Knowledge@Wharton has an interesting article on why Hyundai is doing well. Good warranties, good quality, and payoff from risky maneuvers is positioning Hyundai well in the national market:
As American automakers struggle for survival, South Korea’s Hyundai Motor appears to be gaining on the pack with bold marketing and broad-based initiatives to improve quality. The company made a splash earlier this year when it unveiled its Hyundai Assurance program allowing customers to return a car if they lost a job. Competing automakers and other types of businesses soon followed with similar promises.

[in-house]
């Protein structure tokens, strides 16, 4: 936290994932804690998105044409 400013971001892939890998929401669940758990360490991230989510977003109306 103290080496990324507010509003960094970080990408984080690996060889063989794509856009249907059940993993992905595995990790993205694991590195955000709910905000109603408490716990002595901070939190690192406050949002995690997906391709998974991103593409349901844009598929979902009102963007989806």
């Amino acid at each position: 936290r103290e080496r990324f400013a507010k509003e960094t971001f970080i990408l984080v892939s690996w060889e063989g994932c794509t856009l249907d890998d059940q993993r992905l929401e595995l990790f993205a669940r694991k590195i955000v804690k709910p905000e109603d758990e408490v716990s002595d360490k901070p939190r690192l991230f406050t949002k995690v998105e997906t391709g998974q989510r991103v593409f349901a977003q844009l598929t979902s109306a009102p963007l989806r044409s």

Years earlier, however, Hyundai had already begun to invest in new models and quality programs that have put the company on solid footing to profit from the current chaos in the global auto industry, according to Wharton faculty.
“There’s a sense that what Hyundai is doing on many fronts is working in terms of actually gaining some advantage during the crisis,” says Wharton management professor John Paul MacDuffie, who specializes in the automotive industry and is co-director of the International Motor Vehicle Program.
In 2008 — a brutal year for the auto business — Hyundai’s global unit sales rose 2%, lifting revenues by 5%. In the first three months of this year, the company’s global market share rose to 4.7%, compared to 4% a year earlier.
Hyundai is learning from its previous mistakes and coming out ahead. Its story is an excellent reminder that good business sense will still get you ahead, even in an environment full of messy bailouts.